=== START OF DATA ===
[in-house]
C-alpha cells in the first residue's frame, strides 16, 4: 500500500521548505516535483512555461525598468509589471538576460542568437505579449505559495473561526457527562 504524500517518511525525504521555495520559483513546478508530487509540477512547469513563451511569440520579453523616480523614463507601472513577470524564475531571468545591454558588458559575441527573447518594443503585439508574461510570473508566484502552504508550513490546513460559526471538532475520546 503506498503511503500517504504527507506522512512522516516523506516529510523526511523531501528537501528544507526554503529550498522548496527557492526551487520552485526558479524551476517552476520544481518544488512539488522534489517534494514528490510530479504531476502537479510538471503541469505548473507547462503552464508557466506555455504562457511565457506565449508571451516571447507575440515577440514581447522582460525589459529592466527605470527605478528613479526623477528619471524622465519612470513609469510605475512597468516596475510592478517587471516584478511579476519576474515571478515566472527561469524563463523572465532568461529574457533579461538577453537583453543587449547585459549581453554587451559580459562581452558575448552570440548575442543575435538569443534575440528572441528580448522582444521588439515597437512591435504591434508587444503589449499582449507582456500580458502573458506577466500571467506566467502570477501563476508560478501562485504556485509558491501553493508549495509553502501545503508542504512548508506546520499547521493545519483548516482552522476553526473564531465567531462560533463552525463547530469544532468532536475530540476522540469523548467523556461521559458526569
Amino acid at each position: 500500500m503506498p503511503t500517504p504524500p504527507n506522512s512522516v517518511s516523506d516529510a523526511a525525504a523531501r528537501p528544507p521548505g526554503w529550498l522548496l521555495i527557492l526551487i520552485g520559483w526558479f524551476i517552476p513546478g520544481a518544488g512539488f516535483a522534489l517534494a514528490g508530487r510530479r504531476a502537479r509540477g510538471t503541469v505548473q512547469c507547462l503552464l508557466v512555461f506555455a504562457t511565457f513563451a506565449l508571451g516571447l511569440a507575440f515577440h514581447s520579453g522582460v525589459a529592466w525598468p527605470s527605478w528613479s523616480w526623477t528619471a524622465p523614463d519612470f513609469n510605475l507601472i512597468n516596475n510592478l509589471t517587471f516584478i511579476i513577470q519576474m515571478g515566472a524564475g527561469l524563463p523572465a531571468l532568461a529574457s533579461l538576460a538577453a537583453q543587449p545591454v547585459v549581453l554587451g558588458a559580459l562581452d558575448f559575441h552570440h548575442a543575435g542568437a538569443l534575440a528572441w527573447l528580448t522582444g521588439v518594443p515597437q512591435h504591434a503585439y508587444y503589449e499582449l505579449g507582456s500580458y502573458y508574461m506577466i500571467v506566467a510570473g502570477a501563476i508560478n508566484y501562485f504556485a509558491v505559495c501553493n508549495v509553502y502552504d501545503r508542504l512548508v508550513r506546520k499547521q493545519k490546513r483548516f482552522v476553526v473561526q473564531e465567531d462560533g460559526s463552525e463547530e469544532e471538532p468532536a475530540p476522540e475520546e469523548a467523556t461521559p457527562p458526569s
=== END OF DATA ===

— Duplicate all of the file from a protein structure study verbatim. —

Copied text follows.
[in-house]
C-alpha cells in the first residue's frame, strides 16, 4: 500500500521548505516535483512555461525598468509589471538576460542568437505579449505559495473561526457527562 504524500517518511525525504521555495520559483513546478508530487509540477512547469513563451511569440520579453523616480523614463507601472513577470524564475531571468545591454558588458559575441527573447518594443503585439508574461510570473508566484502552504508550513490546513460559526471538532475520546 503506498503511503500517504504527507506522512512522516516523506516529510523526511523531501528537501528544507526554503529550498522548496527557492526551487520552485526558479524551476517552476520544481518544488512539488522534489517534494514528490510530479504531476502537479510538471503541469505548473507547462503552464508557466506555455504562457511565457506565449508571451516571447507575440515577440514581447522582460525589459529592466527605470527605478528613479526623477528619471524622465519612470513609469510605475512597468516596475510592478517587471516584478511579476519576474515571478515566472527561469524563463523572465532568461529574457533579461538577453537583453543587449547585459549581453554587451559580459562581452558575448552570440548575442543575435538569443534575440528572441528580448522582444521588439515597437512591435504591434508587444503589449499582449507582456500580458502573458506577466500571467506566467502570477501563476508560478501562485504556485509558491501553493508549495509553502501545503508542504512548508506546520499547521493545519483548516482552522476553526473564531465567531462560533463552525463547530469544532468532536475530540476522540469523548467523556461521559458526569
Amino acid at each position: 500500500m503506498p503511503t500517504p504524500p504527507n506522512s512522516v517518511s516523506d516529510a523526511a525525504a523531501r528537501p528544507p521548505g526554503w529550498l522548496l521555495i527557492l526551487i520552485g520559483w526558479f524551476i517552476p513546478g520544481a518544488g512539488f516535483a522534489l517534494a514528490g508530487r510530479r504531476a502537479r509540477g510538471t503541469v505548473q512547469c507547462l503552464l508557466v512555461f506555455a504562457t511565457f513563451a506565449l508571451g516571447l511569440a507575440f515577440h514581447s520579453g522582460v525589459a529592466w525598468p527605470s527605478w528613479s523616480w526623477t528619471a524622465p523614463d519612470f513609469n510605475l507601472i512597468n516596475n510592478l509589471t517587471f516584478i511579476i513577470q519576474m515571478g515566472a524564475g527561469l524563463p523572465a531571468l532568461a529574457s533579461l538576460a538577453a537583453q543587449p545591454v547585459v549581453l554587451g558588458a559580459l562581452d558575448f559575441h552570440h548575442a543575435g542568437a538569443l534575440a528572441w527573447l528580448t522582444g521588439v518594443p515597437q512591435h504591434a503585439y508587444y503589449e499582449l505579449g507582456s500580458y502573458y508574461m506577466i500571467v506566467a510570473g502570477a501563476i508560478n508566484y501562485f504556485a509558491v505559495c501553493n508549495v509553502y502552504d501545503r508542504l512548508v508550513r506546520k499547521q493545519k490546513r483548516f482552522v476553526v473561526q473564531e465567531d462560533g460559526s463552525e463547530e469544532e471538532p468532536a475530540p476522540e475520546e469523548a467523556t461521559p457527562p458526569s